the weblog of Alan Knox

My Short Story: Running Late

Posted by on May 16, 2011 in blog links, discipleship, personal | 2 comments

My Short Story: Running Late

Last week, I told you that my friend Dan had published an excerpt from an upcoming novel. The excerpt was called “Physician, Heal Thyself!

I also told you that Dan is an avid fan of the zombie genre. While talking with him, I was encouraged to begin writing fiction again. As I told you a few weeks ago, I once wrote fiction, but I had gotten out of the habit. (See my post “Have you ever written fiction?“)

Well, I’ve now published a short story on Dan’s site called “Running Late.” Yes, it’s a short story that include zombies, but I think you’ll find that it has very little blood and gore. In fact, the zombies simply form the background to the story.

Plus, believe it or not, my short story does tie into the church and following Christ. (Sometimes it’s easier to see the “message” when portrayed in a fantasy world instead of our own world.)

I’d love to get your feedback, both on the story itself and on the message that I’m trying to get across. You can leave comments here or at “Running Late.”


2 Comments

  1. 5-17-2011

    A fine creepy story. Didn’t know you had creepy in you!

    I could see the scenes in the story, your descriptions were strong. I really liked the variation in sentence lengths–it wasn’t boring or sing-songish. The phrasing was powerful and made me feel what the character felt about the need to be careful with the danger present (“…and, of course, they were all latched. They were always latched. But, it only took one unlatched window…” “He slowed as he approached, making a wide arc around the intersection. The cars and trucks, and especially the trailer of the truck formed too many shadows and corners.”). These made me feel the imminence of danger.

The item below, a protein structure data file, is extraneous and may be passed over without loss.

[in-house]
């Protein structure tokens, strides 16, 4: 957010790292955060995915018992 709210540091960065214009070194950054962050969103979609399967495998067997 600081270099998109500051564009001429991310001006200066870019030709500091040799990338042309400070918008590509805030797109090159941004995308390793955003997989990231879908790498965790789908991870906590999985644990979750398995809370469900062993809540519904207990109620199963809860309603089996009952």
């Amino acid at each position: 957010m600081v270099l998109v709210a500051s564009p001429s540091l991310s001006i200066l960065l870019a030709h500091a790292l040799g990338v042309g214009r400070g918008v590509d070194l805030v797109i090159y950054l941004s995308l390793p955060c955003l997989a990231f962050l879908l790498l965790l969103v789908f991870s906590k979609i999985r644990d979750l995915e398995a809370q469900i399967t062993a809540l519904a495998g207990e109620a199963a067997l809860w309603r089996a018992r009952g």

If it could be improved, maybe something in the overall pace could have been more gripping. I read it to the end partly because you wrote it, not completely because I got carried away and wanted to see if he made it safely (though I did want to see what happened and I was drawn in). Maybe it was the leaning towards a passive voice (I think I counted “was” 39 times) and the occasional telling rather than showing (“Stopping at the heavy metal door, he looked back to see that the creatures had turned to pursue him, but were far enough away that they could not reach him before he went inside.”).

    These are small tweaks, but they might make it stronger.

    This one is just personal preference: I found the character a little cold, even mechanical, making him less sympathetic. He lost his parents and sort of “oh well” His recent date turned into a monster, and just “bam.” A young lady is trapped by a pack of monsters and “she should have known better.” He was himself a bit too zombie-like emotionally for me. He had no fear, no compassion, no inner struggle.

  2. 5-17-2011

    Art,

    Thanks for the feedback! I sincerely appreciate and I will definitely consider your improvements for the next story.

    By the way… you pegged the character in your last paragraph. You’re not supposed to feel sympathy for him. Instead, hopefully, you noticed some contrast between who he was and what he was doing (what he was “running late” for).

    -Alan

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